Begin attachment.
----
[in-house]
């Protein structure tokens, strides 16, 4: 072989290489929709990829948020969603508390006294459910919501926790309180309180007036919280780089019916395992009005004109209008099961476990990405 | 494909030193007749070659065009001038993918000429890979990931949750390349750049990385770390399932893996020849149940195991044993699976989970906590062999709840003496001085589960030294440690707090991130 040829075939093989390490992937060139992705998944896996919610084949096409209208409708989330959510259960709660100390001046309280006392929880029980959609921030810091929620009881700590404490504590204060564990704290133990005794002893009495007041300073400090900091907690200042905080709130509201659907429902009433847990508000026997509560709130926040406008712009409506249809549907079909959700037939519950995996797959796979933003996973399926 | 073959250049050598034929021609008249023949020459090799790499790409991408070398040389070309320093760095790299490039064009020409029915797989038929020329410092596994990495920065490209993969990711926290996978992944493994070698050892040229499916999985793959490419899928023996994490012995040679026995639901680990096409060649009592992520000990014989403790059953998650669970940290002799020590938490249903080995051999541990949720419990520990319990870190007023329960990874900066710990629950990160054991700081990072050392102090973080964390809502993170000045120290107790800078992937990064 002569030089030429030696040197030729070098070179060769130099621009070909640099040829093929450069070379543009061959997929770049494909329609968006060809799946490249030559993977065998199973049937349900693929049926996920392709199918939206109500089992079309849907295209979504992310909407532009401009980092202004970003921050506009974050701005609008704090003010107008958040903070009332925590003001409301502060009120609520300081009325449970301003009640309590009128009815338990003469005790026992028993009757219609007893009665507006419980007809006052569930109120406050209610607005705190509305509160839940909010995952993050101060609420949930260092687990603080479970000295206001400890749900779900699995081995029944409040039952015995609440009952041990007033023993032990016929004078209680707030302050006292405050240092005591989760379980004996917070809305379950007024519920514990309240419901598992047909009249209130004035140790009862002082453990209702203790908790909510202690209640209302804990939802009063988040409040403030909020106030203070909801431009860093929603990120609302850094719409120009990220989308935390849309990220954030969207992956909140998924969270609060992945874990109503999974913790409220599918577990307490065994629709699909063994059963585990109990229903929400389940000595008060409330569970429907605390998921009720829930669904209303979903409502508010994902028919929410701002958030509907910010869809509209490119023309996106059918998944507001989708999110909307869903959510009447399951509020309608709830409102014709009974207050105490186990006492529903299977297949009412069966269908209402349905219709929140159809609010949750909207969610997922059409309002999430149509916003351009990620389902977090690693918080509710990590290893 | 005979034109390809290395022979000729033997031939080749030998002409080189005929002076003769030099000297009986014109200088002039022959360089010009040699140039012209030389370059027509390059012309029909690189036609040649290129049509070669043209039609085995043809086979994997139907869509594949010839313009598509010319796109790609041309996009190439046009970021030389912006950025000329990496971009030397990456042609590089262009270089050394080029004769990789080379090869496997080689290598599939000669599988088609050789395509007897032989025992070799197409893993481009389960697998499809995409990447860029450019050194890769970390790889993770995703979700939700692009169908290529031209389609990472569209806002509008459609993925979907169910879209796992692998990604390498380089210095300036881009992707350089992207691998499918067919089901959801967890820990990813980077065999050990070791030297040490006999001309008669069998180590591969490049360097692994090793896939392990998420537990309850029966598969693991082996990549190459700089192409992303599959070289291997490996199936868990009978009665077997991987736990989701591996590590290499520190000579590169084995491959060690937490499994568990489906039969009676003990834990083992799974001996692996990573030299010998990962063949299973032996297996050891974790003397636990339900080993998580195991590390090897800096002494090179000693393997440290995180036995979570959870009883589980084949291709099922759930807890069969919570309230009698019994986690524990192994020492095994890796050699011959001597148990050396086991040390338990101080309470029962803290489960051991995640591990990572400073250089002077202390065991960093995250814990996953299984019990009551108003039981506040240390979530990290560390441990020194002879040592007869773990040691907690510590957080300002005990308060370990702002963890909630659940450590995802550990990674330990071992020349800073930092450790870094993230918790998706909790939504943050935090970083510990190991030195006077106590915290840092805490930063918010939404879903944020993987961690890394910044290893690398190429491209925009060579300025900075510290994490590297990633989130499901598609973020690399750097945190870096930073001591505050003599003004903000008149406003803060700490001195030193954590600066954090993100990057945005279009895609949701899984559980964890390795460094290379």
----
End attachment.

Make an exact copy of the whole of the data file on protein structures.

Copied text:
[in-house]
């Protein structure tokens, strides 16, 4: 072989290489929709990829948020969603508390006294459910919501926790309180309180007036919280780089019916395992009005004109209008099961476990990405 | 494909030193007749070659065009001038993918000429890979990931949750390349750049990385770390399932893996020849149940195991044993699976989970906590062999709840003496001085589960030294440690707090991130 040829075939093989390490992937060139992705998944896996919610084949096409209208409708989330959510259960709660100390001046309280006392929880029980959609921030810091929620009881700590404490504590204060564990704290133990005794002893009495007041300073400090900091907690200042905080709130509201659907429902009433847990508000026997509560709130926040406008712009409506249809549907079909959700037939519950995996797959796979933003996973399926 | 073959250049050598034929021609008249023949020459090799790499790409991408070398040389070309320093760095790299490039064009020409029915797989038929020329410092596994990495920065490209993969990711926290996978992944493994070698050892040229499916999985793959490419899928023996994490012995040679026995639901680990096409060649009592992520000990014989403790059953998650669970940290002799020590938490249903080995051999541990949720419990520990319990870190007023329960990874900066710990629950990160054991700081990072050392102090973080964390809502993170000045120290107790800078992937990064 002569030089030429030696040197030729070098070179060769130099621009070909640099040829093929450069070379543009061959997929770049494909329609968006060809799946490249030559993977065998199973049937349900693929049926996920392709199918939206109500089992079309849907295209979504992310909407532009401009980092202004970003921050506009974050701005609008704090003010107008958040903070009332925590003001409301502060009120609520300081009325449970301003009640309590009128009815338990003469005790026992028993009757219609007893009665507006419980007809006052569930109120406050209610607005705190509305509160839940909010995952993050101060609420949930260092687990603080479970000295206001400890749900779900699995081995029944409040039952015995609440009952041990007033023993032990016929004078209680707030302050006292405050240092005591989760379980004996917070809305379950007024519920514990309240419901598992047909009249209130004035140790009862002082453990209702203790908790909510202690209640209302804990939802009063988040409040403030909020106030203070909801431009860093929603990120609302850094719409120009990220989308935390849309990220954030969207992956909140998924969270609060992945874990109503999974913790409220599918577990307490065994629709699909063994059963585990109990229903929400389940000595008060409330569970429907605390998921009720829930669904209303979903409502508010994902028919929410701002958030509907910010869809509209490119023309996106059918998944507001989708999110909307869903959510009447399951509020309608709830409102014709009974207050105490186990006492529903299977297949009412069966269908209402349905219709929140159809609010949750909207969610997922059409309002999430149509916003351009990620389902977090690693918080509710990590290893 | 005979034109390809290395022979000729033997031939080749030998002409080189005929002076003769030099000297009986014109200088002039022959360089010009040699140039012209030389370059027509390059012309029909690189036609040649290129049509070669043209039609085995043809086979994997139907869509594949010839313009598509010319796109790609041309996009190439046009970021030389912006950025000329990496971009030397990456042609590089262009270089050394080029004769990789080379090869496997080689290598599939000669599988088609050789395509007897032989025992070799197409893993481009389960697998499809995409990447860029450019050194890769970390790889993770995703979700939700692009169908290529031209389609990472569209806002509008459609993925979907169910879209796992692998990604390498380089210095300036881009992707350089992207691998499918067919089901959801967890820990990813980077065999050990070791030297040490006999001309008669069998180590591969490049360097692994090793896939392990998420537990309850029966598969693991082996990549190459700089192409992303599959070289291997490996199936868990009978009665077997991987736990989701591996590590290499520190000579590169084995491959060690937490499994568990489906039969009676003990834990083992799974001996692996990573030299010998990962063949299973032996297996050891974790003397636990339900080993998580195991590390090897800096002494090179000693393997440290995180036995979570959870009883589980084949291709099922759930807890069969919570309230009698019994986690524990192994020492095994890796050699011959001597148990050396086991040390338990101080309470029962803290489960051991995640591990990572400073250089002077202390065991960093995250814990996953299984019990009551108003039981506040240390979530990290560390441990020194002879040592007869773990040691907690510590957080300002005990308060370990702002963890909630659940450590995802550990990674330990071992020349800073930092450790870094993230918790998706909790939504943050935090970083510990190991030195006077106590915290840092805490930063918010939404879903944020993987961690890394910044290893690398190429491209925009060579300025900075510290994490590297990633989130499901598609973020690399750097945190870096930073001591505050003599003004903000008149406003803060700490001195030193954590600066954090993100990057945005279009895609949701899984559980964890390795460094290379």